Are you ageing successfully so far? 3. What do you think are the things associate with successful ageing? For respondents who were hesitant with the word “successful”, ‘ageing well’ or ‘satisfactory ageing’ is used instead. RESULTS A total of four respondents were recruited. The age range was 62-87. All respondents had lived in Hong Kong for over 50 years. Three lived with their spouses. All lived together with at least one child. All respondents were independent in their daily living activities. Their demographic characteristics were tabularized as follows: Sex |Age |Education |Career before Retirement |Marital Status |Residence |Living together with | | | | | | |In HK | | |M |82 |Primary |Factory Worker |Married |60+ years |wife, son & daughter-in-law | |M |62 |Secondary |Shopkeeper |Married |Since birth |wife, son and daughter | |F |78 |Illiterate |Housewife |Widowed |50+ years |daughter, son-in law & 2 | | | | | | | |grandsons | |F |65 |Secondary |Self-employed |Married |Since birth |husband and son | Life and Experience of Being Old All respondent described themselves as content with their lives and successfully aged. They had a common agreement that ‘ageing was an unavoidable process of life’, and viewed it in a rather positive way. They accepted the fact of their ageing and tried to adapt the changes associated with it. One of the respondents (M/62) had just retired for three months when all his children had a stable job.
He enjoyed his retirement life quite a lot because for the past 30 years he had worked over 10 hours a day as a shopkeeper. He was glad that he had time to learn computer and use internet to know more about the world. He also started doing morning exercise in the park, joining Luktungkuen (??? ) class. This did not only offer a way of keeping fit, but also the chance of knowing new friends and neighbours. Another respondent (M/82) had been doing morning exercise for the past ten years. He jogged in an open stadium regularly with other old people. He said they became like brothers and enjoyed chatting together after exercise. Both respondents demonstrated that they were more conscious of their health since getting old.
The companionship of other older adults added motivation and fun to this health enhancing behaviour. Two respondents (M/82, F/78) were solely supported by their children in finance. The other two were spending their own savings. One of them (F/65) was helping in a canteen to supplement her income. Though the job was quite labor-intensive, she still preferred to earn a bit more instead of relying on her children. She disclosed that she had chronic diseases including hypertension and osteoporosis, and her husband had diabetes with eye complications and was home-bounded. They were spending more than a thousand dollars per month for medical treatment. She did not turn to government medical services because of less confidence.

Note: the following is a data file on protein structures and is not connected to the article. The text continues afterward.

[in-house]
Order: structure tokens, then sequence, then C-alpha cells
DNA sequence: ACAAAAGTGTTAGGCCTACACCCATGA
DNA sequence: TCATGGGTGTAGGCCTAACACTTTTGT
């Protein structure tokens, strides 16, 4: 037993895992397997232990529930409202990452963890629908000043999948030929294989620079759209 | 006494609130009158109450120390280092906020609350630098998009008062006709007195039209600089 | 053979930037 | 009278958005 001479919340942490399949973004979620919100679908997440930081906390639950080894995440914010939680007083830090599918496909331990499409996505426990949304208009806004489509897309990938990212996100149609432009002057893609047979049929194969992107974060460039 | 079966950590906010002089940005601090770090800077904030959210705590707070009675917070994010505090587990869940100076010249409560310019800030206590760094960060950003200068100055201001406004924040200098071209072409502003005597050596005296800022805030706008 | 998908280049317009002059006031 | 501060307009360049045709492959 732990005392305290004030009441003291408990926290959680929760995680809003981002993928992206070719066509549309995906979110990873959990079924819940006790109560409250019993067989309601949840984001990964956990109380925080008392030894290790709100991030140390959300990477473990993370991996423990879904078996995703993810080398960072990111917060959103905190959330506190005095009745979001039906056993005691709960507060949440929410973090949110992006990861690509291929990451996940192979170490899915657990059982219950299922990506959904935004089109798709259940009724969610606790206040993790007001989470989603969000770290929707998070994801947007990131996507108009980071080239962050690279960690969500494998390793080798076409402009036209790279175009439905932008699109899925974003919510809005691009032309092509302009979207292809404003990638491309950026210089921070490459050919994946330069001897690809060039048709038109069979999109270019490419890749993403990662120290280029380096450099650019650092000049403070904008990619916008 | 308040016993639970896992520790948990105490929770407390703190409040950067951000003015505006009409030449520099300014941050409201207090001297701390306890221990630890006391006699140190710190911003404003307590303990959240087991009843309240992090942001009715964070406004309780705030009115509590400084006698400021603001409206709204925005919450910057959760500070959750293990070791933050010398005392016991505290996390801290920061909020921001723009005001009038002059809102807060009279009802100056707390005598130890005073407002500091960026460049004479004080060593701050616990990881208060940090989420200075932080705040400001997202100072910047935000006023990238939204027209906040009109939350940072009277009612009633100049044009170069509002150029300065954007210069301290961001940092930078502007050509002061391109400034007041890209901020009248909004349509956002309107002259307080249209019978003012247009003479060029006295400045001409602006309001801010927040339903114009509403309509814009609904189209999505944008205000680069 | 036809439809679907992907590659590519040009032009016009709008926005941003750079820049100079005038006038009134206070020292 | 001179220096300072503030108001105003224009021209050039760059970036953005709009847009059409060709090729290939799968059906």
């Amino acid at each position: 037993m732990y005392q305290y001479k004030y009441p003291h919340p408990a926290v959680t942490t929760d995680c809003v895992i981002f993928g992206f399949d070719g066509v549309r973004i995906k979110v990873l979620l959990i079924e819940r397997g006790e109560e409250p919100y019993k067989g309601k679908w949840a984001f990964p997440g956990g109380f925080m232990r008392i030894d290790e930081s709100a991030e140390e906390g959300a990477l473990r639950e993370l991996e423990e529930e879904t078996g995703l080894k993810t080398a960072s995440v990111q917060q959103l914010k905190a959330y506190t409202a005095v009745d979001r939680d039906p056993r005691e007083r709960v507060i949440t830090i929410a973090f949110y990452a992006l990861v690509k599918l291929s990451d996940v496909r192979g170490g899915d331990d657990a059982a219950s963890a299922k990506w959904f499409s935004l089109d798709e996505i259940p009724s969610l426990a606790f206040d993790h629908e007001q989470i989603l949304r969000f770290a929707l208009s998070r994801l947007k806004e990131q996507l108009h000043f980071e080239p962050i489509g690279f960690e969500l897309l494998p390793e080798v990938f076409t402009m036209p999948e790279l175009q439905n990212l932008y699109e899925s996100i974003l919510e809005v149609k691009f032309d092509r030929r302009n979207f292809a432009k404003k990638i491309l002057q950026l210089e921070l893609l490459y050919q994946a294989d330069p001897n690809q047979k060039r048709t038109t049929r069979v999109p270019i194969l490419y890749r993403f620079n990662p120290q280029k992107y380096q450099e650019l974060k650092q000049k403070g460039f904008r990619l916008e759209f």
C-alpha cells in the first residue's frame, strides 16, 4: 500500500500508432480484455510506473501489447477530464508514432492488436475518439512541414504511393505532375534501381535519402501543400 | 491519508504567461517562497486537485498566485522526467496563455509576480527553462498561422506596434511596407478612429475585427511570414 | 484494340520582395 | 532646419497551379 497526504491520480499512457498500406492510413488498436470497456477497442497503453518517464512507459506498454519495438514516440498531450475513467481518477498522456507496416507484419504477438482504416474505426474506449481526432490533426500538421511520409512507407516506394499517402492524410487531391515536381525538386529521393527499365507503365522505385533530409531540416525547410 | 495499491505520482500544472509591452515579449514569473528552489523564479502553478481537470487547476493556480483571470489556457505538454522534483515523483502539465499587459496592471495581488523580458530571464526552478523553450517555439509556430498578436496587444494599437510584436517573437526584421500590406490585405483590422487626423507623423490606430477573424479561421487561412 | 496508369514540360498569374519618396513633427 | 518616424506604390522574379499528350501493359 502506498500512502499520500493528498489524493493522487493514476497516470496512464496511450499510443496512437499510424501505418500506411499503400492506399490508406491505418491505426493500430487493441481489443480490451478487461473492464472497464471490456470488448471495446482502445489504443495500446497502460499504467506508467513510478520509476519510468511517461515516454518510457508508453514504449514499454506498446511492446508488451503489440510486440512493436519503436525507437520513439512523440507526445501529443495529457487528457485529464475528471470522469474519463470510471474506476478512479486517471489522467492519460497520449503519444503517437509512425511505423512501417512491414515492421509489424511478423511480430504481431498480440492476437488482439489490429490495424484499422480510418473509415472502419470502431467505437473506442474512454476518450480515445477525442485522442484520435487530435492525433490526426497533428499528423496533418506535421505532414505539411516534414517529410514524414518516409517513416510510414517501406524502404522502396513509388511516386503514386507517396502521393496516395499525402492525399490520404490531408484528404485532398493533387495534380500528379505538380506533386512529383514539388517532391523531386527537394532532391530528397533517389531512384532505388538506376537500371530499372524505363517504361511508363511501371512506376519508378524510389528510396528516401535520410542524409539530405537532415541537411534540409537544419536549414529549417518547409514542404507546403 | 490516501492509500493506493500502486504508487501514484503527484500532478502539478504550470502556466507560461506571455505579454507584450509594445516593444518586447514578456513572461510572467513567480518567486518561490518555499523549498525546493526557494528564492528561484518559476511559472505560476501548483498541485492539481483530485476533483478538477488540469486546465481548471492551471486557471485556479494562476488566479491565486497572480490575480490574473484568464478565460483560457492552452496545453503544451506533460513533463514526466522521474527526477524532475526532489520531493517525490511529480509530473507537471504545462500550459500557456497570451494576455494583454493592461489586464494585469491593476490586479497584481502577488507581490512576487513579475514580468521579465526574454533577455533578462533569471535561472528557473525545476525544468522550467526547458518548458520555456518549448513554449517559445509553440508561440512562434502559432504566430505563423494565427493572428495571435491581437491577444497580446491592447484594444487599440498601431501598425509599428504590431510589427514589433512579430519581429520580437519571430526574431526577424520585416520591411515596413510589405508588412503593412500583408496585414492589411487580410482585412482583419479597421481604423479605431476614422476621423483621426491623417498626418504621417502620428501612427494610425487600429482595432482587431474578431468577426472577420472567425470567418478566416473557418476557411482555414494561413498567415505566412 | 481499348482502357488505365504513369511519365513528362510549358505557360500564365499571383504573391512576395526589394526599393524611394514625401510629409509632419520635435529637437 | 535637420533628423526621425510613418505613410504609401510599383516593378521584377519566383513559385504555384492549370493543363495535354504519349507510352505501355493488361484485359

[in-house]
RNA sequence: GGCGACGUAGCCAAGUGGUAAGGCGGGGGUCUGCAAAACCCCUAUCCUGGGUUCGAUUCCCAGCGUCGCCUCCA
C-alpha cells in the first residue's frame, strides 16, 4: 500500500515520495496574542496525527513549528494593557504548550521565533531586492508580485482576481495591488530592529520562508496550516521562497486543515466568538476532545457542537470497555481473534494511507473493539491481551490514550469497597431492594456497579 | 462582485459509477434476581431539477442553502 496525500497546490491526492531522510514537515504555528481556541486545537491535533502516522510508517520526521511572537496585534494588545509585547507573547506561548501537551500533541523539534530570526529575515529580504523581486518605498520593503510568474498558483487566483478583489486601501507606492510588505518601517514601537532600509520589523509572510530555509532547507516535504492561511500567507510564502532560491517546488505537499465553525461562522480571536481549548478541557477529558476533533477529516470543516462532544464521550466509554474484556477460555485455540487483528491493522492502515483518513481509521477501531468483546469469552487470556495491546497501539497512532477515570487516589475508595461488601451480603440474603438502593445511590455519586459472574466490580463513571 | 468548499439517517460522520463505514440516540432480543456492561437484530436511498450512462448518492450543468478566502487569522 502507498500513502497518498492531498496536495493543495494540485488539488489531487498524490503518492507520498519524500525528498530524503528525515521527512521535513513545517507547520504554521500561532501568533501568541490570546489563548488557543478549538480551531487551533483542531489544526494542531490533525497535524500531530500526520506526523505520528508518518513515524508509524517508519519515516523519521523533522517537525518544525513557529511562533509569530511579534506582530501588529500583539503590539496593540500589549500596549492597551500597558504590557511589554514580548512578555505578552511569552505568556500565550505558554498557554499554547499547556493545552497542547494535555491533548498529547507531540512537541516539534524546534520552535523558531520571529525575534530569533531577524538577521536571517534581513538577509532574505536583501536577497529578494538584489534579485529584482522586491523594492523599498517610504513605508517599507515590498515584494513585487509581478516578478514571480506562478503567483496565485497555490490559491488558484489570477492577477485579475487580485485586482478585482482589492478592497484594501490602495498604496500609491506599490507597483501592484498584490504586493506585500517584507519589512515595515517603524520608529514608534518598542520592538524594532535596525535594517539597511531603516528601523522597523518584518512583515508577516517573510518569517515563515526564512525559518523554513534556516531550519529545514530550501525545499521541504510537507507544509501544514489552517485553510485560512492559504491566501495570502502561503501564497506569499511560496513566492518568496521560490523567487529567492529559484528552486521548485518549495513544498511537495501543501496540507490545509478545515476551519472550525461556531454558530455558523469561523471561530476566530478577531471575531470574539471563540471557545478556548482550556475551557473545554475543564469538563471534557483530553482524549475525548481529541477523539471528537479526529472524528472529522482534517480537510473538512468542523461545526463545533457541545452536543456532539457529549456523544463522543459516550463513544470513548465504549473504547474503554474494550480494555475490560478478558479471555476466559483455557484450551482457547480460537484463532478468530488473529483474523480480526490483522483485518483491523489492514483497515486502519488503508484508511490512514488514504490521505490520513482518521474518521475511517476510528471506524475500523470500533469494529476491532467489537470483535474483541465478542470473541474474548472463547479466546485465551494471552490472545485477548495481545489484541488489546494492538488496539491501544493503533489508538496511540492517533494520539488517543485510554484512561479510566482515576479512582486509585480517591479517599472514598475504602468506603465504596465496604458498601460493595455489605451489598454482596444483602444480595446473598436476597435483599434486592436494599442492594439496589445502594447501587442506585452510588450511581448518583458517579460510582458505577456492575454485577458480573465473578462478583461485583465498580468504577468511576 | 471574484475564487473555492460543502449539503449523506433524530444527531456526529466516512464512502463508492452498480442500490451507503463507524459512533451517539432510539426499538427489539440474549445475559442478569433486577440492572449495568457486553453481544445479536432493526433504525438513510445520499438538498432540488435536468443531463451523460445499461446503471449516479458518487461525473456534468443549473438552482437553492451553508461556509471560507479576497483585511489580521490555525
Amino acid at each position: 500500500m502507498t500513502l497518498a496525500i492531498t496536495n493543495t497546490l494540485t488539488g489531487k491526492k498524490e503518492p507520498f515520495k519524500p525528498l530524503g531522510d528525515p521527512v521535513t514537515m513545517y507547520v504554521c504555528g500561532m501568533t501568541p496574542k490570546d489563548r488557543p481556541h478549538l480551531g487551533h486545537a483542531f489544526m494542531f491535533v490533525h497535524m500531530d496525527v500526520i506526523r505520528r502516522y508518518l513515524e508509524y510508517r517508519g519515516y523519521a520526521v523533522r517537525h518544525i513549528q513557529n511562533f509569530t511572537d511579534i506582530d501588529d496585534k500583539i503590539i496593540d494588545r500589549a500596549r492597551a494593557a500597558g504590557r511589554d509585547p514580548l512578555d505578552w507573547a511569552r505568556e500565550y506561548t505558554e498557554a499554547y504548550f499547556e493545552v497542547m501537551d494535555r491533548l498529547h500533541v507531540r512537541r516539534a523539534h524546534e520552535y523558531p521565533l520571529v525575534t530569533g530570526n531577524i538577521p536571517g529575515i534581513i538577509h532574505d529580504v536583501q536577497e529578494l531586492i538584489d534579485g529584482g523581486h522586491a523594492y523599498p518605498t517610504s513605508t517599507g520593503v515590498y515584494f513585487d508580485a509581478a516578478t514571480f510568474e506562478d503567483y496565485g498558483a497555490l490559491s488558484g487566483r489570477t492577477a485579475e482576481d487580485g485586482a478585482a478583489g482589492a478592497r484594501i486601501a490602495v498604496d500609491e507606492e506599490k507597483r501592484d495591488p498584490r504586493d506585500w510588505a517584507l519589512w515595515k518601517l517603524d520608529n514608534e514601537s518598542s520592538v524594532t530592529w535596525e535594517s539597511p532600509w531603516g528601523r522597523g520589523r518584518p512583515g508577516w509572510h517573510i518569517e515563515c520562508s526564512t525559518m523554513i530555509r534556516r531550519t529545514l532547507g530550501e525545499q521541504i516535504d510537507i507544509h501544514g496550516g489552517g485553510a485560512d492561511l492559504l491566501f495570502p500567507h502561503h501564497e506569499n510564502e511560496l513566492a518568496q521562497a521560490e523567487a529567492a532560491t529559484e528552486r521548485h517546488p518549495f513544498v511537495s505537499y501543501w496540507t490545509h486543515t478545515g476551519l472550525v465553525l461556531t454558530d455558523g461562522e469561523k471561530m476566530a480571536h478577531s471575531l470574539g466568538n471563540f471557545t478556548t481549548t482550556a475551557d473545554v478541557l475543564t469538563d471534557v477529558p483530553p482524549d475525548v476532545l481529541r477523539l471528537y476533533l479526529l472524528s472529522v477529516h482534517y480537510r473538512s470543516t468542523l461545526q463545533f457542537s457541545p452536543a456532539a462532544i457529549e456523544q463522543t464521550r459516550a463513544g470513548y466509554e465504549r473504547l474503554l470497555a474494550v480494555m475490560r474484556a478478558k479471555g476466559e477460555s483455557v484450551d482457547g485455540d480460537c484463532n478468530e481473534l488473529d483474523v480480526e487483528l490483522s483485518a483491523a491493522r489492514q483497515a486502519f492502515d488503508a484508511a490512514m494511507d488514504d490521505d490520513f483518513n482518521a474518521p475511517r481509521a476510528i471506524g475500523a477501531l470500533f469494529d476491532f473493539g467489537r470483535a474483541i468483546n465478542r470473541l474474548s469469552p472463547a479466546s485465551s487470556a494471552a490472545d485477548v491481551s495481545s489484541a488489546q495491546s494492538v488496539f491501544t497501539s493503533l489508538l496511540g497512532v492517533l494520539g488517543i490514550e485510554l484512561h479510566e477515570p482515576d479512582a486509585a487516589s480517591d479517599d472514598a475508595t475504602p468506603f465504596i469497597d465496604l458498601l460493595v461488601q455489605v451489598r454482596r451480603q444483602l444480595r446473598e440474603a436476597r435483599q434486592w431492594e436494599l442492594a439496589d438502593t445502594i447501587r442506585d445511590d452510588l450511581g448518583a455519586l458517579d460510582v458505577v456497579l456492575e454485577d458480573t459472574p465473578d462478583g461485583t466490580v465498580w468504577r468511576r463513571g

Another respondent (F/78) also had hypertension and gouty arthritis receiving private treatment suggested by her daughter. Her son-in-law was the only bread-winner while her daughter took care of two little kids. She looked after the young one at home while her daughter took the older to school and for activities. She was relieved that she did not trouble her daughter because of old age and could even help in some way. Both respondents did not experience much limitation as a result of their chronic diseases. Two of the respondents went to Chinese restaurant for morning tea (yam cha) routinely. They did it as an enjoyment and social gathering with friends.
They also enjoyed walking around in malls and watching television. These leisure activities were convenient and free of charge. One respondent (M/62) was interested in joining courses held by community center, while another (F/65) joined a private social dance club with regular practices and gatherings. She would wear a wig and beautiful costume when danced. Dancing helped her feel young and energetic, and alleviated her stress in taking care of her disabled husband. Things Associated with Successful Ageing: After analyzing the data, several themes emerged associated with successful ageing identified. It was coded under five main themes: 1. Good health and ability of self-care 2.